don’t shoot the messenger, she’s a quicker draw than you

This week is spring break where I teach, so I am using the opportunity to do makeup lessons for all my students who are still in town. Of them, most are getting a full hour lesson this week, which both kills two makeups in one shot and gives me an opportunity to focus more on proper form and technique and catch up on theory. Also most of them are under 12 years old, so attention span can be a challenge.

My first lesson of the day is with Fidget – a bright 11 year old girl who cannot sit still ever. She is learning the easy piano version of “Let It Go” – I’m trying to impress upon her that she has to count instead of playing what she thinks she knows. I am consequently making her count out loud as she plays and teaching her how to use a metronome, painful as it may be. We are getting down to business when the business phone rings. I do not answer; I am teaching. We are technically not open. I even purposely left the main lights off. At some point I hear the little electronic doorbell. The mailman has already delivered; it must be a student. Not mine. After a few minutes I hear it again. Probably that student figured out there was nobody here and left.

Fidget’s attention is waning; metronome work is harrrddddd. I sympathize. You can only do that crap for so long. I switch it up with flashcards. I hear the electronic doorbell again. Still can’t be my student. Why all this traffic? I’m the only one teaching today. Then I hear:

Woman: Hello? Helloooo!!!!!

I leave my room. A tall-ish blonde-ish middle-aged woman is approaching the desk. In all likelihood the mother of Doorbell Student. She is clearly looking to pick a fight. I am inclined to let her try. Her tone and demeanor are giving me no reason to be anything more than honest and professional. And it could be fun.

Me: Hello?
Woman: (serious sass) What’s going on? Where is everybody? Are you guys not open today?
Me: (keeping it stone cold and professional) We’re on spring break. I’m only here doing makeups.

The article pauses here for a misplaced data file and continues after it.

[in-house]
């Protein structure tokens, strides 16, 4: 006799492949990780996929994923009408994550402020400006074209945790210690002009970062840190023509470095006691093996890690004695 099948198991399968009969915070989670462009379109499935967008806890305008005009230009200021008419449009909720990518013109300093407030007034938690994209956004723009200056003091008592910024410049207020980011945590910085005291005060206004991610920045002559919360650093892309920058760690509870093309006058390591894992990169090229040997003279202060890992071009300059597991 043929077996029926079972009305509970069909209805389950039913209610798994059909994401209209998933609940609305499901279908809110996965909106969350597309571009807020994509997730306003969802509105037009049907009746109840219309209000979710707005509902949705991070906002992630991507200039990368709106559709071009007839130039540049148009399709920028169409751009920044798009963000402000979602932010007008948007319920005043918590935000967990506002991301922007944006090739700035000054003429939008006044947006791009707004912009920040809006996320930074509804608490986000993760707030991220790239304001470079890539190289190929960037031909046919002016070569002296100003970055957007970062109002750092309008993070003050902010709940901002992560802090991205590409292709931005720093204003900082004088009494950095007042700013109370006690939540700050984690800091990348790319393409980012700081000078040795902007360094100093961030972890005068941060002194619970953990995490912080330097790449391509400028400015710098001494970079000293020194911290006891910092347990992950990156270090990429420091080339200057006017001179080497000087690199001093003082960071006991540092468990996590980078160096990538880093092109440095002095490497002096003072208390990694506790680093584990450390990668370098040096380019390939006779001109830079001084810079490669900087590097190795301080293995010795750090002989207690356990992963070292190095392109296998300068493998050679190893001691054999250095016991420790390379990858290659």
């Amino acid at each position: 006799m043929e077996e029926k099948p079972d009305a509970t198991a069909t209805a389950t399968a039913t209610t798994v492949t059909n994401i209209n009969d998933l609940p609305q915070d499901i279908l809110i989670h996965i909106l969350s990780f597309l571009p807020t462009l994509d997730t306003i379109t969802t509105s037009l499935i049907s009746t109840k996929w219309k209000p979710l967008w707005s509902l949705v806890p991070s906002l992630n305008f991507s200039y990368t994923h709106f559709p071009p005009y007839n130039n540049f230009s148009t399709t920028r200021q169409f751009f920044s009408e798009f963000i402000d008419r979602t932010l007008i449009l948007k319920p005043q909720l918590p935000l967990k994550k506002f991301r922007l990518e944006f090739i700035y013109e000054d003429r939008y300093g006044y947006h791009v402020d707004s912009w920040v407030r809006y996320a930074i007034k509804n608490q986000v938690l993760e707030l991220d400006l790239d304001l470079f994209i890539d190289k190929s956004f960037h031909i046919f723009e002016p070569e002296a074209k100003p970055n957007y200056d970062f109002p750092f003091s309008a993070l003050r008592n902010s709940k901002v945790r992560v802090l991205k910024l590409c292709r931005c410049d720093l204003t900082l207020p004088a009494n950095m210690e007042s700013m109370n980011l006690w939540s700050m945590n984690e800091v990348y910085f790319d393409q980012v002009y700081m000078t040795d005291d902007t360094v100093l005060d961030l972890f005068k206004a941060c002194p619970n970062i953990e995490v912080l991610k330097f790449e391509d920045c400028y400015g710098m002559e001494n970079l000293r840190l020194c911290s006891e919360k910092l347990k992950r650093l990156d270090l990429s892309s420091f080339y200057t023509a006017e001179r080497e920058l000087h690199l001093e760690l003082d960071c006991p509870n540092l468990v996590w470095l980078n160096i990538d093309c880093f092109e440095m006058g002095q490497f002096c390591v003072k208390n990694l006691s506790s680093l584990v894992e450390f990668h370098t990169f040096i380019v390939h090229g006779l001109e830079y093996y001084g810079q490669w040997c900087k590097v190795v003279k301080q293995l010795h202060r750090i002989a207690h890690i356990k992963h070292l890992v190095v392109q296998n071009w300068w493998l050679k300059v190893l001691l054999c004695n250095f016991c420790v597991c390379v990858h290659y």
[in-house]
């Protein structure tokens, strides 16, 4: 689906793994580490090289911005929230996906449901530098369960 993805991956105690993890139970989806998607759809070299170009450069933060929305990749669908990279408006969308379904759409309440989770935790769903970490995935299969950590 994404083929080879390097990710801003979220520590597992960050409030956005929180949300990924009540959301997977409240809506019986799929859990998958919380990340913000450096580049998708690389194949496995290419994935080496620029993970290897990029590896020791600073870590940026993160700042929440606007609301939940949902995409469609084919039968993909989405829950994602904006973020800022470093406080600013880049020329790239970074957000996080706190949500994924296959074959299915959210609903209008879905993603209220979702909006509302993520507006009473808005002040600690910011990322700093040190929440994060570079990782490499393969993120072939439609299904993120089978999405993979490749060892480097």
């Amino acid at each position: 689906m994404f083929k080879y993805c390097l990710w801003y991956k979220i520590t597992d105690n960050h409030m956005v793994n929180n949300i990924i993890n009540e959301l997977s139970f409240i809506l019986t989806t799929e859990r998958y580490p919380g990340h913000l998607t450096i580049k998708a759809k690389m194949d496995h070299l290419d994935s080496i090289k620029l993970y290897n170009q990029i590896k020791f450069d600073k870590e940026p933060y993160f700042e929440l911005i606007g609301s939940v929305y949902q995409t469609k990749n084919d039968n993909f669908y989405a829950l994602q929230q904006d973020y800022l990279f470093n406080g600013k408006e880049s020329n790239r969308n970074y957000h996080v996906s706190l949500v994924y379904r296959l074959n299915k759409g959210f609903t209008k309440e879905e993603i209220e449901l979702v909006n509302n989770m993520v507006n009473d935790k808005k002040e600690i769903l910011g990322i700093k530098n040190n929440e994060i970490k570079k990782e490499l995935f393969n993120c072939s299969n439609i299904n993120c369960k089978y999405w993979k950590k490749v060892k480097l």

Woman: (getting seriously pissed) Well why didn’t [teacher] tell my son you were on spring break?
Me: (That’s it. You want your fight? You got it. First off, how the hell should I know. Shut up. Second, don’t give me attitude, I don’t know you or your kid. Third, you’re interrupting my lesson. Fourth, you should have figured it out when nobody else is here. Fifth, he didn’t have to tell you because, most importantly,) It was on the newsletter you received when you signed up for lessons.
Woman: (hand to the holster, ready to draw) What newsletter?
Me: (too late, sweetheart) The one with all the important dates and makeup policies on it. It’s also posted right behind you on the wall (indicating literally right next to her elbow, next to the door)
Woman: (narrows her eyes at me, then the schedule) (mutters something and leaves)

Sixth, don’t blame me for a mistake that was entirely preventable by you.

Seriously don’t start with me. I’m always locked and loaded.

Or, if you prefer a moral to the story, be polite. It will get you far; it will make me want to help you and be nice and maybe even apologize for the inconvenience. Being confrontational will get you no mercy and expose you as an idiot. Choose wisely next time.

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Filed under adventures in teaching, this actually happened

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